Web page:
Open letter.

Why we need face masks with visible panels for our Deaf and Hard of Hearing community.

As England was delivered with the mandatory requirement to wear a face covering in shops and supermarkets, I can only imagine people of the deaf community tried to hopelessly swallow the lump that formed in their throat.

Since COVID-19, the Deaf and Hard of hearing community have been fighting for their voices to be heard. Yet ironically, it’s falling upon ‘deaf ears’, those with the privilege and ability to hear are choosing to ignore the voices desperate to be not heard, but listened to.

It may be hard for a hearing person to fully comprehend just how incredibly exhausting it is to be deaf, living in a hearing led society…

Coping with hearing loss is much like a jigsaw puzzle, each word that’s spoken our brains are tirelessly finding the pieces of the jigsaw to put together, yet to always discover one piece of the jigsaw is missing. We depend on lip reading, processing the sound of speech and reading your gestures of facial expressions and body language.

Have you ever tried to imagine what it’s like to listen with your eyes? Have you ever imagined what it’s like for your hands to be the illustrators of your life? The fatigue that Deaf and Hard of hearing people experience in day to day life, simply from concentration is draining.

Being a member of the Deaf and Hard of Hearing (HOH) community, the requirement to wear masks or face coverings is an enormous barrier to communication and is leaving a large part of our population isolated.

Over the last few months, having being required to have investigations in hospitals not only for myself but for my daughter too, I have been affected first hand by the struggles created by COVID19. Facial coverings are clearly a priority for both those in medical fields and patients. However, accessibility and the ability to understand information is crucial, where a PPE face mask covers the entire lower face, I cannot lip read, nor can I read the expression of the person‘s face, which are both vital for a HOH person to support their hearing and to understand what is being communicated. Like most deaf or HOH people I cannot solely rely on hearing aids to communicate. Although the PPE visors are see through, the sound quality is affected as in normal speech it does not travel through the mask and the sound is extremely muffled. These two items worn together leaves the deaf community feeling extremely separated, overwhelmed and frustrated.

Another factor for the public and retailers to consider when using face coverings, is if a person also presents with deafness, that their speech can be muffled and unclear so naturally as a sales assistant wearing standard PPE, this will create a communication block and would be failing to meet the customers needs. I do fear therefore how inaccessible standard face masks will make our stores and the impact on our customers’ shopping experience. After all aren’t we all entitled to accessibility? It’s a basic human right.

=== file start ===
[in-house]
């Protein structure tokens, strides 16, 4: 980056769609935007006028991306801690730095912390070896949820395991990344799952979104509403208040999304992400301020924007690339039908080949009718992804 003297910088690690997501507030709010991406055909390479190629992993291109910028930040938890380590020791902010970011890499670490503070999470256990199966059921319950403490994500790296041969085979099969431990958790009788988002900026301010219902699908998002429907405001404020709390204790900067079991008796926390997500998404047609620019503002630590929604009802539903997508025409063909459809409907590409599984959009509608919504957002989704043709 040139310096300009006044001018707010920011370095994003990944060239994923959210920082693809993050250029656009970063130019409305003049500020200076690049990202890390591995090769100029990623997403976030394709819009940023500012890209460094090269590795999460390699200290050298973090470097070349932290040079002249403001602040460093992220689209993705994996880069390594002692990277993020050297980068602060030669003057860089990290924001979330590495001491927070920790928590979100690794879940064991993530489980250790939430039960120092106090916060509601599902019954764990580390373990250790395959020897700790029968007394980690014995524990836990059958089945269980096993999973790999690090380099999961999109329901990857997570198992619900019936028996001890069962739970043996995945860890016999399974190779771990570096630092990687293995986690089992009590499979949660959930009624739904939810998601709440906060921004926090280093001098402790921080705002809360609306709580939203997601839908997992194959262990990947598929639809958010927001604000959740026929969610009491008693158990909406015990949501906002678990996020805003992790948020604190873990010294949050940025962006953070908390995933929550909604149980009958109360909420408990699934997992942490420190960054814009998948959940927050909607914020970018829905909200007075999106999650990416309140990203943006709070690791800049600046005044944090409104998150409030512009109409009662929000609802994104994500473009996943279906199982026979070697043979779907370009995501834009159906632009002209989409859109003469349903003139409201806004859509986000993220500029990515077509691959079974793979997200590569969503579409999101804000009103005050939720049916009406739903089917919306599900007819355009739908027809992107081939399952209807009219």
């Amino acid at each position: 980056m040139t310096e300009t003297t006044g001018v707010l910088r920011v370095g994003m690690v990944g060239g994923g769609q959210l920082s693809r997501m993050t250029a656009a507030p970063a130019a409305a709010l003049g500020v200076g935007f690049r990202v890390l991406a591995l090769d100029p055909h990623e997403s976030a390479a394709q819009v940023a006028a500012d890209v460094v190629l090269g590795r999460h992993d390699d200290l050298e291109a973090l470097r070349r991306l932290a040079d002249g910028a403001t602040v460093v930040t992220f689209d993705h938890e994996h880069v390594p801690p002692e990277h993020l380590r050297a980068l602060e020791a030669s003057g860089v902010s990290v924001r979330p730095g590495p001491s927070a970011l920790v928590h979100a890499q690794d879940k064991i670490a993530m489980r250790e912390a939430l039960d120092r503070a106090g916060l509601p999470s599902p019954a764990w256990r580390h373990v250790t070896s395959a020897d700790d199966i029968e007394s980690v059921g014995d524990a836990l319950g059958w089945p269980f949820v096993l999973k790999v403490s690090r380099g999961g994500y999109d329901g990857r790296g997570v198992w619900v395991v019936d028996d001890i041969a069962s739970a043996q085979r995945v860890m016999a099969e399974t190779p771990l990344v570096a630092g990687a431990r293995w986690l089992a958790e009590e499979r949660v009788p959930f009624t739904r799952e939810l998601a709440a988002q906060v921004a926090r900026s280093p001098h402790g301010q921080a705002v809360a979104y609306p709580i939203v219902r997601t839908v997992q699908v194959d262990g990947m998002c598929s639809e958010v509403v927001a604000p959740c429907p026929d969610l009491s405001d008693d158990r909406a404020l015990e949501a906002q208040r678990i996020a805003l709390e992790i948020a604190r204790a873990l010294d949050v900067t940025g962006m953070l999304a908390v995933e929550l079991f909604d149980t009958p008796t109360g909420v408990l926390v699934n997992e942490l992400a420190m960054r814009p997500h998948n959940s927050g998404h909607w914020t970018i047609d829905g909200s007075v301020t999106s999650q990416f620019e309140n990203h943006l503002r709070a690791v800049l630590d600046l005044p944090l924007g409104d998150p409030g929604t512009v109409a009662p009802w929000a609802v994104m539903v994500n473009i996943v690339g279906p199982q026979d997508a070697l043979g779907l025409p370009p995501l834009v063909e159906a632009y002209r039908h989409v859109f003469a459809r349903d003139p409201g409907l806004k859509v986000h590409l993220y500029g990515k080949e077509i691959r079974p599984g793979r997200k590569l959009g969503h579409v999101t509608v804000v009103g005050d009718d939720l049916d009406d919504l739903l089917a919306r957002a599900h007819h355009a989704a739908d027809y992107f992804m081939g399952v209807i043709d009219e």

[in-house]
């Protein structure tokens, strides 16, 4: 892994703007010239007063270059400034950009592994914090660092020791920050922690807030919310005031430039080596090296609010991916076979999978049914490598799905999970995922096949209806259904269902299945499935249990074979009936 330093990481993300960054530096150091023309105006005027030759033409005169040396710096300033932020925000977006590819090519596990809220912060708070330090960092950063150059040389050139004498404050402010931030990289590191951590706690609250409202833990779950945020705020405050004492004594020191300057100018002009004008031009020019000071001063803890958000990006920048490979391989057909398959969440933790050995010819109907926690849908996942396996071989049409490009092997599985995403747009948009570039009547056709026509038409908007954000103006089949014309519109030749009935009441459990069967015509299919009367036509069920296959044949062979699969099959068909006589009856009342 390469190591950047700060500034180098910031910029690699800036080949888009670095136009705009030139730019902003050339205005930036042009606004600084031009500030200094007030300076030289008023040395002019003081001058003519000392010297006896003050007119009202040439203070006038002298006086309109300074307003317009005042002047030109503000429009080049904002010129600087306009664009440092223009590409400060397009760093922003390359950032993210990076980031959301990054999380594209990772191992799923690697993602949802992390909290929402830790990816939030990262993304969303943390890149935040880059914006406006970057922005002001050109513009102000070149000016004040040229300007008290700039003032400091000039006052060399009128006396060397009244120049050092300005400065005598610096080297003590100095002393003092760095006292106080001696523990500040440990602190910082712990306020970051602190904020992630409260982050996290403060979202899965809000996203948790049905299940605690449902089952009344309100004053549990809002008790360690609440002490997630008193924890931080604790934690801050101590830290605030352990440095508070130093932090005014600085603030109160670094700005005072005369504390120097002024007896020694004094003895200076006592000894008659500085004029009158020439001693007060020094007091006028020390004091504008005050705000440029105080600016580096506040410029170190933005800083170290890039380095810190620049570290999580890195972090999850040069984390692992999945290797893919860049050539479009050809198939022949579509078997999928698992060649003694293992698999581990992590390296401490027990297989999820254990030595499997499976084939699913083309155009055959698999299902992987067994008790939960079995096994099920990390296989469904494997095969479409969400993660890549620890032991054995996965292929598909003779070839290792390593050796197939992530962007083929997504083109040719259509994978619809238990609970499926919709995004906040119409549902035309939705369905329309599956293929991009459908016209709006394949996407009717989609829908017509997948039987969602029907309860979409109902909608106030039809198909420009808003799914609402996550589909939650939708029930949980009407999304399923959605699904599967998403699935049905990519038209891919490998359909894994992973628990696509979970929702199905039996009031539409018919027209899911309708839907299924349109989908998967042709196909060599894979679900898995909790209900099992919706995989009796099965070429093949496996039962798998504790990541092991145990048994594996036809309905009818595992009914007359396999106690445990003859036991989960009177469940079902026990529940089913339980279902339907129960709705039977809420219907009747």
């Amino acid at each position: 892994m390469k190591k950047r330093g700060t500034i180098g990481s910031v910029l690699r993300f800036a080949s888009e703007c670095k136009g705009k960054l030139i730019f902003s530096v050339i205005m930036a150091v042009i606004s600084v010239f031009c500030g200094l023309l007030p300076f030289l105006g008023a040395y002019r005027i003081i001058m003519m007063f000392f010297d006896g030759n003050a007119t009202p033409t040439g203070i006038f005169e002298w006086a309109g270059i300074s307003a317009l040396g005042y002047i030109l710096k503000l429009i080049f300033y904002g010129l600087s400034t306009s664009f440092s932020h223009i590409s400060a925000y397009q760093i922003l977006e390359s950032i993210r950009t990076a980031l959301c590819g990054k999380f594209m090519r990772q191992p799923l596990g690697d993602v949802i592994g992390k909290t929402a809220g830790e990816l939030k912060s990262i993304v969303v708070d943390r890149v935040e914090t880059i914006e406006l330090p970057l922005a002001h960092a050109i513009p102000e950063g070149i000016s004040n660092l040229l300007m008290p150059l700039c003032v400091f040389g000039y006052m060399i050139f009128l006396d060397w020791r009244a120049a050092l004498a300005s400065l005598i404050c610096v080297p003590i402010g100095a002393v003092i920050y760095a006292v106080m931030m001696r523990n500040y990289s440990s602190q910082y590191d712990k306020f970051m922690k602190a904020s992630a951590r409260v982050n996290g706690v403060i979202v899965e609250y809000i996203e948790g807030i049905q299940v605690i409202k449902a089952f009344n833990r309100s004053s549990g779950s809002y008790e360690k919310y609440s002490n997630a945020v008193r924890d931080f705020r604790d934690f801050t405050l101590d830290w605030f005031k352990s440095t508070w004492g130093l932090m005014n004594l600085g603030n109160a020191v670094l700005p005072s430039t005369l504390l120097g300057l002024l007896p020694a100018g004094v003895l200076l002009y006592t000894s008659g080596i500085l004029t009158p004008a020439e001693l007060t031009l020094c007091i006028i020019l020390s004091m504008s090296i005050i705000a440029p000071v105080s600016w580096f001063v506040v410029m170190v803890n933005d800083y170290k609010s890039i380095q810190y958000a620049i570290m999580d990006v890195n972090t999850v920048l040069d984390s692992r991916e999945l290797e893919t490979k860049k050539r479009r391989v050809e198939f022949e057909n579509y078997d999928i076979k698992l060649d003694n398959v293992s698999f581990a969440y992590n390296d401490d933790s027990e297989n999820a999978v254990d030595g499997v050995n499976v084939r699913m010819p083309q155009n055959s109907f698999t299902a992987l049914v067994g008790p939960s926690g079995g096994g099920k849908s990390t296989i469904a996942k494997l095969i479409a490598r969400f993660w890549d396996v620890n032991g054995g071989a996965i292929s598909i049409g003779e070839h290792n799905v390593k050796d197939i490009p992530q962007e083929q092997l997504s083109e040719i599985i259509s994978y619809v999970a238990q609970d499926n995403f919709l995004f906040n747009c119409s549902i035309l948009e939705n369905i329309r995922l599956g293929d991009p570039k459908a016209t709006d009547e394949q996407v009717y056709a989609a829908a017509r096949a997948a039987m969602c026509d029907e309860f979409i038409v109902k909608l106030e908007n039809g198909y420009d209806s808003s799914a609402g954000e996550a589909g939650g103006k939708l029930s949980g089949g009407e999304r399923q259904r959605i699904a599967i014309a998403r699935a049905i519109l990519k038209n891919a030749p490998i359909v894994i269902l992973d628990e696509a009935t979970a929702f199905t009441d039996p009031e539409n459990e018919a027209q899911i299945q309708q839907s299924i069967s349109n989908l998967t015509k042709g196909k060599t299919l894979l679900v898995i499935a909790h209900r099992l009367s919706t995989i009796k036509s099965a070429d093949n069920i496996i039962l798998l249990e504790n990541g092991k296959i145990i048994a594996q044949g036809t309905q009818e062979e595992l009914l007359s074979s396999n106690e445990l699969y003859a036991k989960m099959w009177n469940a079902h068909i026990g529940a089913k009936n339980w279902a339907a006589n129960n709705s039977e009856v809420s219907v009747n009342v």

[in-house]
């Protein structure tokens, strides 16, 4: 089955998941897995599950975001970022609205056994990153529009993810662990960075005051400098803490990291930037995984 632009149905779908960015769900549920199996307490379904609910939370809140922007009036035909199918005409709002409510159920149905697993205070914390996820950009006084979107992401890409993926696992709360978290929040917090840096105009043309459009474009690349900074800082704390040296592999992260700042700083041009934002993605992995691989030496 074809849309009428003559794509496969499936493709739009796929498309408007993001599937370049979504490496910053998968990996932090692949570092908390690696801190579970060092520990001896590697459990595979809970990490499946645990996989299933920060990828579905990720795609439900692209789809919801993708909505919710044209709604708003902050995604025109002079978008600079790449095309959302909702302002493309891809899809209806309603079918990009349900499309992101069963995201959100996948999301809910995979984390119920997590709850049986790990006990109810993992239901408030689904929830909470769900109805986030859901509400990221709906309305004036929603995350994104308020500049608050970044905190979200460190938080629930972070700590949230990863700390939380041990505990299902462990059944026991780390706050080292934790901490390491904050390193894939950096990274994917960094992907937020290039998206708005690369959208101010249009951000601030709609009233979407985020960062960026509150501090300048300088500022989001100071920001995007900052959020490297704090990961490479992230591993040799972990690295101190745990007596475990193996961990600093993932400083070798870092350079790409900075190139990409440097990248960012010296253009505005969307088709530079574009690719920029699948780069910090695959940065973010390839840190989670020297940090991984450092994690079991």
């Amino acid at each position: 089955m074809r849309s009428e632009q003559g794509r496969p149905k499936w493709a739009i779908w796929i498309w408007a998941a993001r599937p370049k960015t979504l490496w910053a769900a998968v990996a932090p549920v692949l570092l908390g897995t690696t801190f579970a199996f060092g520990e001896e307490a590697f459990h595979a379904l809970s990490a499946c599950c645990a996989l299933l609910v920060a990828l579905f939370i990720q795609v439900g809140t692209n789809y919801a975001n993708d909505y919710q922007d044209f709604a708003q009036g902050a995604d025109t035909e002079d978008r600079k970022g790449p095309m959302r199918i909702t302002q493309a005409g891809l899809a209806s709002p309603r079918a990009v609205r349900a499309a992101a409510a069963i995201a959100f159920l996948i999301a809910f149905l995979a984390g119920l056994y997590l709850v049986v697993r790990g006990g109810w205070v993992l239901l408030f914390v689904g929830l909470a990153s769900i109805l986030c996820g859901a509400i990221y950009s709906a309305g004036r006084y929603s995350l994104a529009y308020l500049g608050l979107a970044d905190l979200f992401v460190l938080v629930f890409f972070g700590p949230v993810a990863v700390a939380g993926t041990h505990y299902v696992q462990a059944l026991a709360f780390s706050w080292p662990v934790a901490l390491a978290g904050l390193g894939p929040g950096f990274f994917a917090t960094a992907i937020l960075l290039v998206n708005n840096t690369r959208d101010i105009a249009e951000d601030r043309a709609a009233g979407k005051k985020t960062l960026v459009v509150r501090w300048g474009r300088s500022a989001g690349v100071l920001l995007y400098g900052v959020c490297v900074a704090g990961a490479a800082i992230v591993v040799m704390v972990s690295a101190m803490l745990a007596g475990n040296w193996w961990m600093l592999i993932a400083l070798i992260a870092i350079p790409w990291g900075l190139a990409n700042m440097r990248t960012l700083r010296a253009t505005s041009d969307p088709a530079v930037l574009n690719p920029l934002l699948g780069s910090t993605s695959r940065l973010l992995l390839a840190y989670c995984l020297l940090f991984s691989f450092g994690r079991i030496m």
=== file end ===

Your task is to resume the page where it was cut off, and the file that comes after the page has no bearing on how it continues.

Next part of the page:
In any stores, on a normal basis there are many factors of disturbances to consider for a deaf employee, as well as for a HOH customer. For example, from the air conditioning to store music. I have included my blog post which explains in more detail the obstacles and barriers below.

Meanwhile, while the fashion economy are now feeding of this opportunity with several offering reusable masks, none seem to have taken advantage of meeting the needs of the deaf and HOH population through using masks which make lips visible for lip reading. The publicity of accessibility and building bridges for those who are isolated in the way could be a phenomenal success for a retailer if this was achieved.

As a fashion retailer who has access to materials, manufacturers and designers to create masks with transparent windows could become a jewel in their crown.

With all the uproar surrounding diversity, why are disabilities still being held at random of disabling! After all diversity isn’t about race it’s about disabilities too.

Please join us, let’s stand together and and make the voices heard of the Deaf and HOH community. Let’s not isolate and exhaust those in need.

Published by Mothering Silence

A late twenty-something mother of two boys and a profoundly deaf diva of almighty sass. In between splitting spontaneous sibling wars, curiatimg pillow forts and channeling inner superheroes. Mothering Silence documents a brutally honest truth of the trials and tribulations of motherhood. (The toughest hood.) Here you'll find the weekly ramblings of the rollercoaster life of my journey in motherhood. *Please note my style of writing is tongue in cheek.

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